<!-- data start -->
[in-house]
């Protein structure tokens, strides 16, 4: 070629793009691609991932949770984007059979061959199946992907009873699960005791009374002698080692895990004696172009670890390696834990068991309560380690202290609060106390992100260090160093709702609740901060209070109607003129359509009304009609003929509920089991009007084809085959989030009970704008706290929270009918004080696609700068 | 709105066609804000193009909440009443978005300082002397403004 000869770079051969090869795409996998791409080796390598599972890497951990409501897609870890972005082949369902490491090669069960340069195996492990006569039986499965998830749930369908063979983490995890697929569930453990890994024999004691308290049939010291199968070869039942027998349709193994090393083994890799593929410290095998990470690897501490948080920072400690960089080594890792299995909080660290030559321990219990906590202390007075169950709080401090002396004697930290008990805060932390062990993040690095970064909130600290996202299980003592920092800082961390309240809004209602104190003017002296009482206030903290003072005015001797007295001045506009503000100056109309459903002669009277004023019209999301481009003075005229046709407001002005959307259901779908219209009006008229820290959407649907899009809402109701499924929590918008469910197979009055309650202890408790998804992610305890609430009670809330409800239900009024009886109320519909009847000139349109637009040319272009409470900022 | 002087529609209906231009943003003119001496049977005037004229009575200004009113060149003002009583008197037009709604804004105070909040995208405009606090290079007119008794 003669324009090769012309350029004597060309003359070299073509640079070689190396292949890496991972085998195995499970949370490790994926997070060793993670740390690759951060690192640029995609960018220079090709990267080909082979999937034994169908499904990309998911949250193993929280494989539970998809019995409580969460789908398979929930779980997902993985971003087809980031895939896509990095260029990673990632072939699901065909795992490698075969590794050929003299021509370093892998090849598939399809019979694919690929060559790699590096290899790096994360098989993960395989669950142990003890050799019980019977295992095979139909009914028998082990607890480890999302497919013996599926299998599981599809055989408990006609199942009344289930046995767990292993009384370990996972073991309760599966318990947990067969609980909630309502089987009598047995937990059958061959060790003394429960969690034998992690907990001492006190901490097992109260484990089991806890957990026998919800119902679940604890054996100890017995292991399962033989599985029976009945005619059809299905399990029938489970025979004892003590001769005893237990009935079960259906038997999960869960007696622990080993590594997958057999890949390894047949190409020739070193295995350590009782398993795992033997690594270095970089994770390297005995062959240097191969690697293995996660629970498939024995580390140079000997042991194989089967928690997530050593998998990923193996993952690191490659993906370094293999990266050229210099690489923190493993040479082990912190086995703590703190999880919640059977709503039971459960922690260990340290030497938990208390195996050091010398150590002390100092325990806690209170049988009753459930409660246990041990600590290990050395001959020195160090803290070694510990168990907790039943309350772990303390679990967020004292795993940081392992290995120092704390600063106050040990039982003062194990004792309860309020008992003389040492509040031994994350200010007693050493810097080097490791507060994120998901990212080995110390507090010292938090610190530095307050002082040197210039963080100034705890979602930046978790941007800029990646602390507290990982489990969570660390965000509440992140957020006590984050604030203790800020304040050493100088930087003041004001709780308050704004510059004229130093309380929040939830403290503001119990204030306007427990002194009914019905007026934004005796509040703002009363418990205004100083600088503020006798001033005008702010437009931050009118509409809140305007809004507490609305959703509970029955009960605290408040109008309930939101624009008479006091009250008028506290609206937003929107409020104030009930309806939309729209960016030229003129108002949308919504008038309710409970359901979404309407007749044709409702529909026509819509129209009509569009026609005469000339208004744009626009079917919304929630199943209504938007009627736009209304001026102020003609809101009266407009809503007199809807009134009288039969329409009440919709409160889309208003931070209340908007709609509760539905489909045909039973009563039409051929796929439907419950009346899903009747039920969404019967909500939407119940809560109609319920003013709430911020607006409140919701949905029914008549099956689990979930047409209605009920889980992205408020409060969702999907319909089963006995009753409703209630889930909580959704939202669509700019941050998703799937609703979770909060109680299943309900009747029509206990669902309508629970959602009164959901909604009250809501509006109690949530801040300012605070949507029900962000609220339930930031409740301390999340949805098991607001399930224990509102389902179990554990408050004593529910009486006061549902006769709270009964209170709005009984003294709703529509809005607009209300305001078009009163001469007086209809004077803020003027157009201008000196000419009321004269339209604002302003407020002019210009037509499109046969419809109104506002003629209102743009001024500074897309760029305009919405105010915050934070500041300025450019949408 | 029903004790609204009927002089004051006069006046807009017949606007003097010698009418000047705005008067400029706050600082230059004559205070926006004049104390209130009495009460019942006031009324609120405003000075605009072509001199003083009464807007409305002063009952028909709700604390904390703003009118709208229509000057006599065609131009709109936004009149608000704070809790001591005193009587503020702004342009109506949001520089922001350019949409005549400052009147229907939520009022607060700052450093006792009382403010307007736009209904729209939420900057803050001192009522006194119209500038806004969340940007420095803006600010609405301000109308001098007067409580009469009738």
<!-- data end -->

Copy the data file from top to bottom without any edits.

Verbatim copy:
[in-house]
């Protein structure tokens, strides 16, 4: 070629793009691609991932949770984007059979061959199946992907009873699960005791009374002698080692895990004696172009670890390696834990068991309560380690202290609060106390992100260090160093709702609740901060209070109607003129359509009304009609003929509920089991009007084809085959989030009970704008706290929270009918004080696609700068 | 709105066609804000193009909440009443978005300082002397403004 000869770079051969090869795409996998791409080796390598599972890497951990409501897609870890972005082949369902490491090669069960340069195996492990006569039986499965998830749930369908063979983490995890697929569930453990890994024999004691308290049939010291199968070869039942027998349709193994090393083994890799593929410290095998990470690897501490948080920072400690960089080594890792299995909080660290030559321990219990906590202390007075169950709080401090002396004697930290008990805060932390062990993040690095970064909130600290996202299980003592920092800082961390309240809004209602104190003017002296009482206030903290003072005015001797007295001045506009503000100056109309459903002669009277004023019209999301481009003075005229046709407001002005959307259901779908219209009006008229820290959407649907899009809402109701499924929590918008469910197979009055309650202890408790998804992610305890609430009670809330409800239900009024009886109320519909009847000139349109637009040319272009409470900022 | 002087529609209906231009943003003119001496049977005037004229009575200004009113060149003002009583008197037009709604804004105070909040995208405009606090290079007119008794 003669324009090769012309350029004597060309003359070299073509640079070689190396292949890496991972085998195995499970949370490790994926997070060793993670740390690759951060690192640029995609960018220079090709990267080909082979999937034994169908499904990309998911949250193993929280494989539970998809019995409580969460789908398979929930779980997902993985971003087809980031895939896509990095260029990673990632072939699901065909795992490698075969590794050929003299021509370093892998090849598939399809019979694919690929060559790699590096290899790096994360098989993960395989669950142990003890050799019980019977295992095979139909009914028998082990607890480890999302497919013996599926299998599981599809055989408990006609199942009344289930046995767990292993009384370990996972073991309760599966318990947990067969609980909630309502089987009598047995937990059958061959060790003394429960969690034998992690907990001492006190901490097992109260484990089991806890957990026998919800119902679940604890054996100890017995292991399962033989599985029976009945005619059809299905399990029938489970025979004892003590001769005893237990009935079960259906038997999960869960007696622990080993590594997958057999890949390894047949190409020739070193295995350590009782398993795992033997690594270095970089994770390297005995062959240097191969690697293995996660629970498939024995580390140079000997042991194989089967928690997530050593998998990923193996993952690191490659993906370094293999990266050229210099690489923190493993040479082990912190086995703590703190999880919640059977709503039971459960922690260990340290030497938990208390195996050091010398150590002390100092325990806690209170049988009753459930409660246990041990600590290990050395001959020195160090803290070694510990168990907790039943309350772990303390679990967020004292795993940081392992290995120092704390600063106050040990039982003062194990004792309860309020008992003389040492509040031994994350200010007693050493810097080097490791507060994120998901990212080995110390507090010292938090610190530095307050002082040197210039963080100034705890979602930046978790941007800029990646602390507290990982489990969570660390965000509440992140957020006590984050604030203790800020304040050493100088930087003041004001709780308050704004510059004229130093309380929040939830403290503001119990204030306007427990002194009914019905007026934004005796509040703002009363418990205004100083600088503020006798001033005008702010437009931050009118509409809140305007809004507490609305959703509970029955009960605290408040109008309930939101624009008479006091009250008028506290609206937003929107409020104030009930309806939309729209960016030229003129108002949308919504008038309710409970359901979404309407007749044709409702529909026509819509129209009509569009026609005469000339208004744009626009079917919304929630199943209504938007009627736009209304001026102020003609809101009266407009809503007199809807009134009288039969329409009440919709409160889309208003931070209340908007709609509760539905489909045909039973009563039409051929796929439907419950009346899903009747039920969404019967909500939407119940809560109609319920003013709430911020607006409140919701949905029914008549099956689990979930047409209605009920889980992205408020409060969702999907319909089963006995009753409703209630889930909580959704939202669509700019941050998703799937609703979770909060109680299943309900009747029509206990669902309508629970959602009164959901909604009250809501509006109690949530801040300012605070949507029900962000609220339930930031409740301390999340949805098991607001399930224990509102389902179990554990408050004593529910009486006061549902006769709270009964209170709005009984003294709703529509809005607009209300305001078009009163001469007086209809004077803020003027157009201008000196000419009321004269339209604002302003407020002019210009037509499109046969419809109104506002003629209102743009001024500074897309760029305009919405105010915050934070500041300025450019949408 | 029903004790609204009927002089004051006069006046807009017949606007003097010698009418000047705005008067400029706050600082230059004559205070926006004049104390209130009495009460019942006031009324609120405003000075605009072509001199003083009464807007409305002063009952028909709700604390904390703003009118709208229509000057006599065609131009709109936004009149608000704070809790001591005193009587503020702004342009109506949001520089922001350019949409005549400052009147229907939520009022607060700052450093006792009382403010307007736009209904729209939420900057803050001192009522006194119209500038806004969340940007420095803006600010609405301000109308001098007067409580009469009738």